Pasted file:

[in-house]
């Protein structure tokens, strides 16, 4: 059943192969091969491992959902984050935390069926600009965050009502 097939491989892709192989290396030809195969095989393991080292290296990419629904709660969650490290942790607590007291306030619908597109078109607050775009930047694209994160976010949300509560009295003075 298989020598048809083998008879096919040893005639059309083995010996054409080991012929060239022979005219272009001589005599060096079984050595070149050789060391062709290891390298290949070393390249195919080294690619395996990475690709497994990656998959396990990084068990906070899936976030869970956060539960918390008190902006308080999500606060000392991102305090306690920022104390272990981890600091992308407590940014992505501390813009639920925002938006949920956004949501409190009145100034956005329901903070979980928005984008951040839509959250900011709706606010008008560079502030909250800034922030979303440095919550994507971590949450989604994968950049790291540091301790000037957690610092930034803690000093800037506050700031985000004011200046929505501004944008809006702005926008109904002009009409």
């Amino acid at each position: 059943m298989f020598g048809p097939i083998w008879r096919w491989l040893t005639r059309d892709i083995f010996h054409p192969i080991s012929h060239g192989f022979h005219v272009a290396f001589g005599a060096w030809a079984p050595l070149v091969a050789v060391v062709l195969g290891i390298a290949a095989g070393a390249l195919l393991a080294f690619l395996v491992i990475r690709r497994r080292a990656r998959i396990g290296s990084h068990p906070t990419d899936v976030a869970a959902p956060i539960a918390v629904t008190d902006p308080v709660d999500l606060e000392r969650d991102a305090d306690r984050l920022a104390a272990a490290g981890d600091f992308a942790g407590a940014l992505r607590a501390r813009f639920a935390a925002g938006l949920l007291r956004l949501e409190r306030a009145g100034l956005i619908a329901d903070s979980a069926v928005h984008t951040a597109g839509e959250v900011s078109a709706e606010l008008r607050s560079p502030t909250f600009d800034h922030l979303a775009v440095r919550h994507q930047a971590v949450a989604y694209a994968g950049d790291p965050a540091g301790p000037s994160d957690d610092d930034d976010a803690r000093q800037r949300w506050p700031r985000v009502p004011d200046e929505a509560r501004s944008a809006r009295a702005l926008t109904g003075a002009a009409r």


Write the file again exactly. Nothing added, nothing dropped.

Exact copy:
[in-house]
């Protein structure tokens, strides 16, 4: 059943192969091969491992959902984050935390069926600009965050009502 097939491989892709192989290396030809195969095989393991080292290296990419629904709660969650490290942790607590007291306030619908597109078109607050775009930047694209994160976010949300509560009295003075 298989020598048809083998008879096919040893005639059309083995010996054409080991012929060239022979005219272009001589005599060096079984050595070149050789060391062709290891390298290949070393390249195919080294690619395996990475690709497994990656998959396990990084068990906070899936976030869970956060539960918390008190902006308080999500606060000392991102305090306690920022104390272990981890600091992308407590940014992505501390813009639920925002938006949920956004949501409190009145100034956005329901903070979980928005984008951040839509959250900011709706606010008008560079502030909250800034922030979303440095919550994507971590949450989604994968950049790291540091301790000037957690610092930034803690000093800037506050700031985000004011200046929505501004944008809006702005926008109904002009009409």
């Amino acid at each position: 059943m298989f020598g048809p097939i083998w008879r096919w491989l040893t005639r059309d892709i083995f010996h054409p192969i080991s012929h060239g192989f022979h005219v272009a290396f001589g005599a060096w030809a079984p050595l070149v091969a050789v060391v062709l195969g290891i390298a290949a095989g070393a390249l195919l393991a080294f690619l395996v491992i990475r690709r497994r080292a990656r998959i396990g290296s990084h068990p906070t990419d899936v976030a869970a959902p956060i539960a918390v629904t008190d902006p308080v709660d999500l606060e000392r969650d991102a305090d306690r984050l920022a104390a272990a490290g981890d600091f992308a942790g407590a940014l992505r607590a501390r813009f639920a935390a925002g938006l949920l007291r956004l949501e409190r306030a009145g100034l956005i619908a329901d903070s979980a069926v928005h984008t951040a597109g839509e959250v900011s078109a709706e606010l008008r607050s560079p502030t909250f600009d800034h922030l979303a775009v440095r919550h994507q930047a971590v949450a989604y694209a994968g950049d790291p965050a540091g301790p000037s994160d957690d610092d930034d976010a803690r000093q800037r949300w506050p700031r985000v009502p004011d200046e929505a509560r501004s944008a809006r009295a702005l926008t109904g003075a002009a009409r």